CHARLOTTE, N.C. — Local LGBT community leaders in Charlotte, N.C., are responding with messages of support and encouragement, following the death Thursday of a transgender student.
Ash Haffner, 16, died by suicide on Thursday.
In an interview with WSOC, Haffner’s mother, April Quick, said Ash had been bullied in school, despite receiving support at home and at groups like Time Out Youth.
Time Out Youth’s executive director, Rodney Tucker, said his organization, which serves LGBTQ youth ages 11-20, is responding with support for other clients who knew Haffner.
“We have counselors and we’ve already reached out to school officials, the GSA [advisor] and the principal at the school,” Tucker said, adding that a counselor at the school will also be on hand.
Suicide risks for LGBT youth are significantly higher than those for straight peers, according ot advocates. Transgender youth, in particular, face higher risks, including risks of violence and bullying.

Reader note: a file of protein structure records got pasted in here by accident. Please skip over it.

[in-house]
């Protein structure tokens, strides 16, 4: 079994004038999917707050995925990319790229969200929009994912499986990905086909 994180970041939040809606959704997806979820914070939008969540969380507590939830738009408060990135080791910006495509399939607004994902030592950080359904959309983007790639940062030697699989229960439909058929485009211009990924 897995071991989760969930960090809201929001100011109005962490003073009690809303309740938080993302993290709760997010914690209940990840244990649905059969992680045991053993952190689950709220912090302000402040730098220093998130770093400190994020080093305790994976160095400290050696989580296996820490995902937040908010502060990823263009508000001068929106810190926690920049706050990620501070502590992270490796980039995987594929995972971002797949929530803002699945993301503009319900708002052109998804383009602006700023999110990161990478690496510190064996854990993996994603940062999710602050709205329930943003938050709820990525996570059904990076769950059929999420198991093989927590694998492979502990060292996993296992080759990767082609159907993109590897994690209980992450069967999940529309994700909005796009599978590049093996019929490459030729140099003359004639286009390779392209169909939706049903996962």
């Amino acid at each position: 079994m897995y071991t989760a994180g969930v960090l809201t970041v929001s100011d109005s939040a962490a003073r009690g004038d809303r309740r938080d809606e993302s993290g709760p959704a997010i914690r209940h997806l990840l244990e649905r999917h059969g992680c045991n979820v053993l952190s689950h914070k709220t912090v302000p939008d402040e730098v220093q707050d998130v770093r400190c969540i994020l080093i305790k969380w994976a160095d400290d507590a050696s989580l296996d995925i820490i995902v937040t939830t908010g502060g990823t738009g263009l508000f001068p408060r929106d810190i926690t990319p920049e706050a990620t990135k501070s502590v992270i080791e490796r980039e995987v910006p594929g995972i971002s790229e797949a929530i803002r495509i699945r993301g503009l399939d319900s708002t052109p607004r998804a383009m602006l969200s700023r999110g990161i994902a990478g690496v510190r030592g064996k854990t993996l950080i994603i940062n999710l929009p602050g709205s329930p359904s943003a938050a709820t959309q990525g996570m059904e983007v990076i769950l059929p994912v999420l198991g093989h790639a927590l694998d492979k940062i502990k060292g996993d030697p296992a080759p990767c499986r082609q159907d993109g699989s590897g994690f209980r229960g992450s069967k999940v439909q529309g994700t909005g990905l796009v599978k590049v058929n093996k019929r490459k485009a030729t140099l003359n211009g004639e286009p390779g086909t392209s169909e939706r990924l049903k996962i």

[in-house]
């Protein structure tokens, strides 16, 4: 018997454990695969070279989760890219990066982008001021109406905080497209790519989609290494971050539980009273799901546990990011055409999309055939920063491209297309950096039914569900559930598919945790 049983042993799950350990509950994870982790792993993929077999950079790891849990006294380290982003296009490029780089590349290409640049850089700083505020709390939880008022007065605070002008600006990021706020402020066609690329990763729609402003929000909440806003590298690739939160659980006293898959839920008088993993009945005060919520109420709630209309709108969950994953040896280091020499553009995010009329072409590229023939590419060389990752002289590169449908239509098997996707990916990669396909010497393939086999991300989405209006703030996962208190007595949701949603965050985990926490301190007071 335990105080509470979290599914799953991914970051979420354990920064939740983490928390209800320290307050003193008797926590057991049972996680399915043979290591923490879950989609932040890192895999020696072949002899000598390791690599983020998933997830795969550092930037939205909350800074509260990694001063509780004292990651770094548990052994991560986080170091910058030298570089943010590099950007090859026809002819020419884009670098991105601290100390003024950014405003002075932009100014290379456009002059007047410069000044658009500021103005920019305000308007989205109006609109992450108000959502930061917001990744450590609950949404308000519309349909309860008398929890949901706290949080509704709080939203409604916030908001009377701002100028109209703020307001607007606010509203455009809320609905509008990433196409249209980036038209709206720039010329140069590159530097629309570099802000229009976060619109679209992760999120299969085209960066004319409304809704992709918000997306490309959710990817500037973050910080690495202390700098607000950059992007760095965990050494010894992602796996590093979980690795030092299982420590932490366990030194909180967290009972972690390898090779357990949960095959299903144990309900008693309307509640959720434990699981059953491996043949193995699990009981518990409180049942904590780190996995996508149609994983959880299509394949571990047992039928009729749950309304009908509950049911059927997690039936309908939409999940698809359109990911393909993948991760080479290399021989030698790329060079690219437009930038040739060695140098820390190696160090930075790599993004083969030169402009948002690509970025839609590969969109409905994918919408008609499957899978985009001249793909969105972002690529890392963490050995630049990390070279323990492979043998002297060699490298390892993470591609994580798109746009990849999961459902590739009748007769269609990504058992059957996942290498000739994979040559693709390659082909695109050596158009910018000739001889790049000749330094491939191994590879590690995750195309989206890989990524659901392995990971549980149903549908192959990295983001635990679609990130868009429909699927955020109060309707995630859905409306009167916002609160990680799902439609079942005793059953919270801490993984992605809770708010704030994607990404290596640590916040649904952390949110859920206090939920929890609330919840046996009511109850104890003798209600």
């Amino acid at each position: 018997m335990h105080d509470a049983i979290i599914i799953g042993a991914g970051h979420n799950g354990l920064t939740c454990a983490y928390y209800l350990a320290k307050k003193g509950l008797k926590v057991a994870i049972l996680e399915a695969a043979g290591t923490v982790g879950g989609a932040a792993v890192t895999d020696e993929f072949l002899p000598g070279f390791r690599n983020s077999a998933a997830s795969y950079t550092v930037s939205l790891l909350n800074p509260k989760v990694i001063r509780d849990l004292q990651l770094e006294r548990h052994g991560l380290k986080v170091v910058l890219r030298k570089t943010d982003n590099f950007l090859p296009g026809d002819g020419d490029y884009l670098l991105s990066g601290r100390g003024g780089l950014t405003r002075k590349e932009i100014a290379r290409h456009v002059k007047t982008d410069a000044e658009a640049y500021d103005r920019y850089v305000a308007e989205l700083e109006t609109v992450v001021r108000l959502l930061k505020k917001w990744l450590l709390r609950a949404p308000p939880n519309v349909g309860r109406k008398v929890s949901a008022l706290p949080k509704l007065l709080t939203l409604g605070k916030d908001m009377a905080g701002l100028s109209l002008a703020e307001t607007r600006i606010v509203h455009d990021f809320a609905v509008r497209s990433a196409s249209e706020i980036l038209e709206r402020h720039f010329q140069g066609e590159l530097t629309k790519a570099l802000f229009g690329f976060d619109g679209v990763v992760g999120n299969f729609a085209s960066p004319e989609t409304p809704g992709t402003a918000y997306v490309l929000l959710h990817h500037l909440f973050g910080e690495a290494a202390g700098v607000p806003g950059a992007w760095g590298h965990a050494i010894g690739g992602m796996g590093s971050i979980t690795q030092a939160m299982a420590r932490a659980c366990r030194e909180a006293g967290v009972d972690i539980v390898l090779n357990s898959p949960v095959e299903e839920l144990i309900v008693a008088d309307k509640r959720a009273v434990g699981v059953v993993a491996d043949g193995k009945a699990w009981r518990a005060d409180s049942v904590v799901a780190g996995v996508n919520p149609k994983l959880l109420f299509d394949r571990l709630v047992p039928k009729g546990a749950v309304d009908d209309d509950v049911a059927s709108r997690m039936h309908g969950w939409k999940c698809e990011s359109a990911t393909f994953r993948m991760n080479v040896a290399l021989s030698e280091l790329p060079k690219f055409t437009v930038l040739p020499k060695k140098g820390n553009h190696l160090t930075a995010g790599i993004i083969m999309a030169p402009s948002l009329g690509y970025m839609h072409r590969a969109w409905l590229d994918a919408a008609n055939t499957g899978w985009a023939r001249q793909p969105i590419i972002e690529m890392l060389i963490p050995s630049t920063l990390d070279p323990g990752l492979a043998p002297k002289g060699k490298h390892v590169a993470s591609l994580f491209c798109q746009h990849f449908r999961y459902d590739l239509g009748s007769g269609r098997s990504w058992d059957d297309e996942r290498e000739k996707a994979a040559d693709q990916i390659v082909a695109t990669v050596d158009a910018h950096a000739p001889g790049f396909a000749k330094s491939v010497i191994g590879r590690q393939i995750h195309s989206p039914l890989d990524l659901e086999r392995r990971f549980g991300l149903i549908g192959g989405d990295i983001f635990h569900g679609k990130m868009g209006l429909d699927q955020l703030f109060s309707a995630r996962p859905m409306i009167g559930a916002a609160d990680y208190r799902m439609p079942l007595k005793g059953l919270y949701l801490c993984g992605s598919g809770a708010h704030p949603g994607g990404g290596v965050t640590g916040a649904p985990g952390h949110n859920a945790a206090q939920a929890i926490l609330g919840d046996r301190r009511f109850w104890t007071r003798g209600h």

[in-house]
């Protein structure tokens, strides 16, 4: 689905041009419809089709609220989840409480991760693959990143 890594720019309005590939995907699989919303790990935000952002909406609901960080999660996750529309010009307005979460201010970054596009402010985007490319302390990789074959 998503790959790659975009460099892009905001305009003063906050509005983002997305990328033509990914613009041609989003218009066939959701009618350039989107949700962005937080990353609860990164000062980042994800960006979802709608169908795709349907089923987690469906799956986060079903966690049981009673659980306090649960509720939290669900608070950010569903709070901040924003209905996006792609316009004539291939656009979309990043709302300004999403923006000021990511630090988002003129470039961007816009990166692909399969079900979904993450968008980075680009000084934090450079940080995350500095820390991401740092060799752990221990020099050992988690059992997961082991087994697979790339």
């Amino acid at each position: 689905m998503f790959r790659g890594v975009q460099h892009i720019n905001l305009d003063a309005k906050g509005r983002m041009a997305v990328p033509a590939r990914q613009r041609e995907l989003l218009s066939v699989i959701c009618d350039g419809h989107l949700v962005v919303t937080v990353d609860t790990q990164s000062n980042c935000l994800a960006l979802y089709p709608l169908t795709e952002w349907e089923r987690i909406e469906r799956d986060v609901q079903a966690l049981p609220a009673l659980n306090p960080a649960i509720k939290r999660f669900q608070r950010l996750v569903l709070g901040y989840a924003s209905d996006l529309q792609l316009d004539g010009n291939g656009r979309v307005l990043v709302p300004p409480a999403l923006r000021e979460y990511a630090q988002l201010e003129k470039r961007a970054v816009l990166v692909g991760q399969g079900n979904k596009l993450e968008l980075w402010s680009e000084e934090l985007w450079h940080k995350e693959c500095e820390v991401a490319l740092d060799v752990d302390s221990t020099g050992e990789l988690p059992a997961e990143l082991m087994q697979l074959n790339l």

Tucker says TOY has responded with services to support transgender youth.
“It’s a rising population group in the space,” Tucker said. “We’ve added a transgender intern and started the Q-Tribe [transgender youth support] group.”
Additionally TOY is engaged in safe zone trainings at local schools, Tucker said. The trainings include trans-specific language and issues.
Paige Dula, founder of transgender support group Genderlines, was shocked to hear of the youth’s death.
Article continues below“My initial reaction was one of horror,” Dula said. “I always hate hearing of a young trans person taking their life. It breaks my heart.”
But Dula cautioned there are “a lot of factors that contribute to feelings of suicide.”
Mara Keisling, executive director of the National Center for Transgender Equality, also said she was taken aback by the news.
“I’m just heartbroken about all this violence of different kinds we’re seeing,” Keisling said, referring also to a recent increase in reports of violence against transgender people.